Just Passing Through

After six months on the road, it can be hard for a photographer to stay motivated. She Explores gives us a few tips on how to keep finding inspiration
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Mar 12, 2015 | By Gale Straub

merica is big and handsome. Focus on the soft blankets of farmland, stubborn mountains, skinny trees and incandescent rivers. If you see America like a landscape photographer, it’s all color and texture and tilted light. When you’re on a road trip, the country is in constant flux. I know — I’ve spent the last six months on the move. And I didn’t expect to feel overwhelmed by it all. 

I’m a believer that travel isn’t integral to seeing something new every day. Back in my last true home outside of Boston, I walked the shadowed streets in the evening after work. It was both a means to unwind and a way to play with light. I relied on street lamps, high beams, and the warmth of suburban homes to fill in the nightfall and engage the frame.

As the sun set, I peeked out my living room window, hoping for rain or fog or snow — my town transformed. Regardless, I’d slip out, headphones on and camera in hand. I suppose I’m susceptible to repetition, to nostalgia. I wouldn’t say I stayed within the lines, but it was a bit like buying the same coloring book again and again.

By contrast, road trip photography is so new. It’s invigorating. If not a new location, it’s a fresh season, clean weather or shadowed skies. If you cover a lot of ground, you encounter a surplus of easy beauty.  

Driving highway 40 over Rocky Mountain National Park, the landscape changed with a frequency too high for my shutter speed. I felt I could spend a lifetime with the nuances of the Oregon Coast. I didn’t know how to put a new spin on White Sands. Olympic National Park dumped delicious rain, blurring our view finders. Route 1 in Northern California was so lovely that I had to put my camera down.

Faced with the Grand Tetons in Wyoming, Crater Lake in Oregon, the Yellowstone River — I didn’t know how to start. It all seemed so beautifully obvious. 

Passing quickly through a place can feel superficial. Unlike my hometown obsessions, I wasn’t finding something new in the well-worn. It takes a while to know a place and it can be hard to discern a personally satisfying photograph within a growing American catalog. 

My short time on the road (thus far) has taught me some creative lessons. Here are some tips for photographic motivation — en route and otherwise.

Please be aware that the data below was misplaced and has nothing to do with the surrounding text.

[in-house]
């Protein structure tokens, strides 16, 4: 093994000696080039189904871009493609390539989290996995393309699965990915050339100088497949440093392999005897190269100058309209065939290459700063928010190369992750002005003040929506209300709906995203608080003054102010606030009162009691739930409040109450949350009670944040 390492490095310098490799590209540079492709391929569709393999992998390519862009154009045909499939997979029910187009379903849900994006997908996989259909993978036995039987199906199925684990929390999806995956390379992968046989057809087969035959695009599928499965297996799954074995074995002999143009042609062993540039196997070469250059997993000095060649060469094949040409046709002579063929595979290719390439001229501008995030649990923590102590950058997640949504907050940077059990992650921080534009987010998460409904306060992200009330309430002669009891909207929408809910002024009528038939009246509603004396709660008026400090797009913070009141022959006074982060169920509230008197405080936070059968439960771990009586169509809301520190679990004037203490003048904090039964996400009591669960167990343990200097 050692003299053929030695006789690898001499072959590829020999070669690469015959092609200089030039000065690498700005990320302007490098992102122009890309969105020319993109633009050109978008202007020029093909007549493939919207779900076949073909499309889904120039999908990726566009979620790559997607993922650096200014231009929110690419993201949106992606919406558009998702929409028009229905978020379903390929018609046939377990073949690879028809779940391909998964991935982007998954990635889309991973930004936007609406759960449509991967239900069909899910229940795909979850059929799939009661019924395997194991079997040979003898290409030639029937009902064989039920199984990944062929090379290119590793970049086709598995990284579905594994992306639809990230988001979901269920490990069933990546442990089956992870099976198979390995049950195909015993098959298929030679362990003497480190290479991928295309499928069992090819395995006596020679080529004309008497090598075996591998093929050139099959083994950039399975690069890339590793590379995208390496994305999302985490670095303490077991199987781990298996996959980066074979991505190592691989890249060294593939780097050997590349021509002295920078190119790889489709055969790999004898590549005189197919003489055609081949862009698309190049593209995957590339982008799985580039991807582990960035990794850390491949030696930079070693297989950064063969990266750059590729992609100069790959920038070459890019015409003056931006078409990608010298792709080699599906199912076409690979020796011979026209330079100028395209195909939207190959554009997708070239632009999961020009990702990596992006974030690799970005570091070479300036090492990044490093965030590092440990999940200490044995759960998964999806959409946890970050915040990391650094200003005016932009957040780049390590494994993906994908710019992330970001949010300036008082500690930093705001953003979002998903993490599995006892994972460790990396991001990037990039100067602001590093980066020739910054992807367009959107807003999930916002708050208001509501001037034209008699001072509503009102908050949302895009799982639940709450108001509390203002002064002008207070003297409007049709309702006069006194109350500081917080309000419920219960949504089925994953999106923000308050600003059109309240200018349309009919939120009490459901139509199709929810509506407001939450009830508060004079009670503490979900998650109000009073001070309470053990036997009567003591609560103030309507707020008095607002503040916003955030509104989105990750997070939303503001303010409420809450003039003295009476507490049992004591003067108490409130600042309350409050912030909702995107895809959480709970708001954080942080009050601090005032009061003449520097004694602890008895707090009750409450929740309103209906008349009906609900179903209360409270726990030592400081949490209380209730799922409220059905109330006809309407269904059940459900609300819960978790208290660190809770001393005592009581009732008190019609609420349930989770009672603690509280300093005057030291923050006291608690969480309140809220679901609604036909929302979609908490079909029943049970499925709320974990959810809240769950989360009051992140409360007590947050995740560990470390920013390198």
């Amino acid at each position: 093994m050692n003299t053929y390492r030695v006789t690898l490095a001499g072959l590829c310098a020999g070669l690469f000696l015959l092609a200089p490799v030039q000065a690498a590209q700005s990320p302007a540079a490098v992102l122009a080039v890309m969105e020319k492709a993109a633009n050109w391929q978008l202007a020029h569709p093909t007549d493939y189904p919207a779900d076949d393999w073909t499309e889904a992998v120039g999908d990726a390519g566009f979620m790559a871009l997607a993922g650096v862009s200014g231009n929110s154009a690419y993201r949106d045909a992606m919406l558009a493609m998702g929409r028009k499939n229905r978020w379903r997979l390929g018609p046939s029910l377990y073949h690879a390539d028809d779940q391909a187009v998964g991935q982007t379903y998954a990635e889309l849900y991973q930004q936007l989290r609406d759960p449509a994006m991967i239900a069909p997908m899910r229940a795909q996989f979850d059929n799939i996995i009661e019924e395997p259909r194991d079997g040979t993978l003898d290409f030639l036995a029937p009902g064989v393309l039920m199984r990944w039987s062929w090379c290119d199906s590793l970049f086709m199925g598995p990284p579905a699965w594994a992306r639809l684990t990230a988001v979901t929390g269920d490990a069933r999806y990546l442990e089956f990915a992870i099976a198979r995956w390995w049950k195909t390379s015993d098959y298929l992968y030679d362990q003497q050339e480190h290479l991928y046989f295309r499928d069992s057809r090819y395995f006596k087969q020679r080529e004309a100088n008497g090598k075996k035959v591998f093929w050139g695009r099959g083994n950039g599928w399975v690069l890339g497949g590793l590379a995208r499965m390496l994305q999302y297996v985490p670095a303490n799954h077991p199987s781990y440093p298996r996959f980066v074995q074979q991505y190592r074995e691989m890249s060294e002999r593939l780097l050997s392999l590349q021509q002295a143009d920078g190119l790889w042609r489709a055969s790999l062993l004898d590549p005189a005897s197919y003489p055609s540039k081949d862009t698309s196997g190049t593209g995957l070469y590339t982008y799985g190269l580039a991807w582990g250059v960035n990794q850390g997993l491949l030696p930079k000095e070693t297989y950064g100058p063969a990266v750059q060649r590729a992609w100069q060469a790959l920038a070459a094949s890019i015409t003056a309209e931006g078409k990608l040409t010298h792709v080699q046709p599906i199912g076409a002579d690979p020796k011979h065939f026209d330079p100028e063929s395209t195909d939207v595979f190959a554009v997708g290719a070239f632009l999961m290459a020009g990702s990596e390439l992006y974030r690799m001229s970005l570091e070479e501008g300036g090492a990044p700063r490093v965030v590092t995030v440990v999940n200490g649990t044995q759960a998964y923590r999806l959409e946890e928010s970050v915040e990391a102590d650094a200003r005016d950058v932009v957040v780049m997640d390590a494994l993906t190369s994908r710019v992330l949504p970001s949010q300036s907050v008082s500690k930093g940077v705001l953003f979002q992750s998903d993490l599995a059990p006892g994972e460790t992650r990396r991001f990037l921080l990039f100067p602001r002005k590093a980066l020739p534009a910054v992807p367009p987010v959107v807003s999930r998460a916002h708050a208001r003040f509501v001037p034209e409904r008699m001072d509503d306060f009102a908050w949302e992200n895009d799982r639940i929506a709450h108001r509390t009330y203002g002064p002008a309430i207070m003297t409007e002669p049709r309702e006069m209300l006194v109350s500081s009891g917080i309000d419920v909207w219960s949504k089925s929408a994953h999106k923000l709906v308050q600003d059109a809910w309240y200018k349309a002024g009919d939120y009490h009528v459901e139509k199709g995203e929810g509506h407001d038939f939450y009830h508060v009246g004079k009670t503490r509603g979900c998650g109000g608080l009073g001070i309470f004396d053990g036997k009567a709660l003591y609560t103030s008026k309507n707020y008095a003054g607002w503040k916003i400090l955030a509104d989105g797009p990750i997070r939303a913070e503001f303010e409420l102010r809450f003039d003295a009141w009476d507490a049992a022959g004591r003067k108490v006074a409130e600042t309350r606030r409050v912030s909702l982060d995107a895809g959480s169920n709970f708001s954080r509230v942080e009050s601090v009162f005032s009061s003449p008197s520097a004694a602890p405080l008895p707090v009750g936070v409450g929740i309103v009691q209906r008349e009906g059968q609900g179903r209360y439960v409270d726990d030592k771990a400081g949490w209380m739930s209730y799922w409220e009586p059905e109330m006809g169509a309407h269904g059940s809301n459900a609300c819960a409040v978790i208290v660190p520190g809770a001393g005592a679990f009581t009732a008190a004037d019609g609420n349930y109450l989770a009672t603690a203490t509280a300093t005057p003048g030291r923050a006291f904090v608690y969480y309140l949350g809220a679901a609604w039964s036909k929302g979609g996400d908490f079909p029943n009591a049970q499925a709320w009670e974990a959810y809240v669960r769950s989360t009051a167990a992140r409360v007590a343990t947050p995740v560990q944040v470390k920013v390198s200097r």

This may seem obvious, but if I’m in a highly photographed place or I’m feeling burned out, I focus on details I love: patterns, textures, and abstractions in landscape.

If you’re forcing it or concerned about what someone else might do or has done in a location, you’re setting yourself up for discouragement.

Sure, it’s counterintuitive to above, but it will help you grow and keep you on your toes.

Love street photography?  Try shooting it in polaroid film instead of your Fuji rangefinder. It’s a whole lot more conspicuous than a quiet camera and will add another level of challenge.  

It’s important to check in with a group that keeps you creatively charged. Follow photographers who inspire you and actively give them feedback. Ask others for thoughts on your own photos. Don’t be afraid to start a conversation. Find work that is different than yours, that makes you ask — “how did he/she capture that?"

This community can be made of up friends, family, colleagues, or complete strangers. Visually focused social platforms like Instagram, Tumblr, Flickr, and Steller can be great places to start. 

To stay motivated, it’s important to share your work digitally and in hard copy. There’s something satisfying about holding a print in your hands. It makes you think differently about color and composition. Even better? Mail it to a friend.

I use time in cities to put my camera down for a few days. Breaks keep you curious, engaged, and excited. They also allow you to review what you’ve shot!

A steady project is a great way to get shooting, whether it’s a theme, photo-a-day challenge, or Every Day Carry.

My boyfriend and I started taking views out the back of our van. It’s a great way to document our trip and work together, and also gets us thinking differently than usual.

It’s amazing what a little time will do to your opinion on an individual or series of photographs. So if you’re frustrated with a batch, put them away. You might be surprised what you find later. [H]

Gale Straub is currently traveling North America with her boyfriend in the Huckberry Sprinter Van. 
She loves landscape and believes you don't need to travel the country to see something new every single day. En route, she started She-Explores, a site for inquisitive women in the outdoors, on the road, and besides. 
You can buy her prints here.

All images © Gale Straub